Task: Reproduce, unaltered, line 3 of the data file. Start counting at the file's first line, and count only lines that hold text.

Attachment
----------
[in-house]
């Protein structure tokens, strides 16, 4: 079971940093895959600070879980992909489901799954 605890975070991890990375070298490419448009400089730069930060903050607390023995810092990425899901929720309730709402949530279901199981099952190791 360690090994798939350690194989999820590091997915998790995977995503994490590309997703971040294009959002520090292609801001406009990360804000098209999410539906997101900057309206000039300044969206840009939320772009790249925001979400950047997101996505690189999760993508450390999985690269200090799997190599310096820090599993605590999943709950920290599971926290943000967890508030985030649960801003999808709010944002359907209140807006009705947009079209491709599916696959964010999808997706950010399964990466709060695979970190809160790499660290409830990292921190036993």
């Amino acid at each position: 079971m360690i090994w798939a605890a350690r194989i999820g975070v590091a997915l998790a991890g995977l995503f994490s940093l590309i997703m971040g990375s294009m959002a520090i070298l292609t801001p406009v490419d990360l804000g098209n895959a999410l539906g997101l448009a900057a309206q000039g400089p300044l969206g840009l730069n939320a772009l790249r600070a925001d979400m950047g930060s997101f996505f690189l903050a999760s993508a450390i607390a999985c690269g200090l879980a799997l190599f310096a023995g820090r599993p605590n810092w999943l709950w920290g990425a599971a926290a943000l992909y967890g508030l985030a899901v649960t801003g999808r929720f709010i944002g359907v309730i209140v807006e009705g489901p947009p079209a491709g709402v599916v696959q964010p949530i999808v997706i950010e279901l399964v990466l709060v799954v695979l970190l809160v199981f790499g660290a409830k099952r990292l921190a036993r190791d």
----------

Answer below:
């Amino acid at each position: 079971m360690i090994w798939a605890a350690r194989i999820g975070v590091a997915l998790a991890g995977l995503f994490s940093l590309i997703m971040g990375s294009m959002a520090i070298l292609t801001p406009v490419d990360l804000g098209n895959a999410l539906g997101l448009a900057a309206q000039g400089p300044l969206g840009l730069n939320a772009l790249r600070a925001d979400m950047g930060s997101f996505f690189l903050a999760s993508a450390i607390a999985c690269g200090l879980a799997l190599f310096a023995g820090r599993p605590n810092w999943l709950w920290g990425a599971a926290a943000l992909y967890g508030l985030a899901v649960t801003g999808r929720f709010i944002g359907v309730i209140v807006e009705g489901p947009p079209a491709g709402v599916v696959q964010p949530i999808v997706i950010e279901l399964v990466l709060v799954v695979l970190l809160v199981f790499g660290a409830k099952r990292l921190a036993r190791d």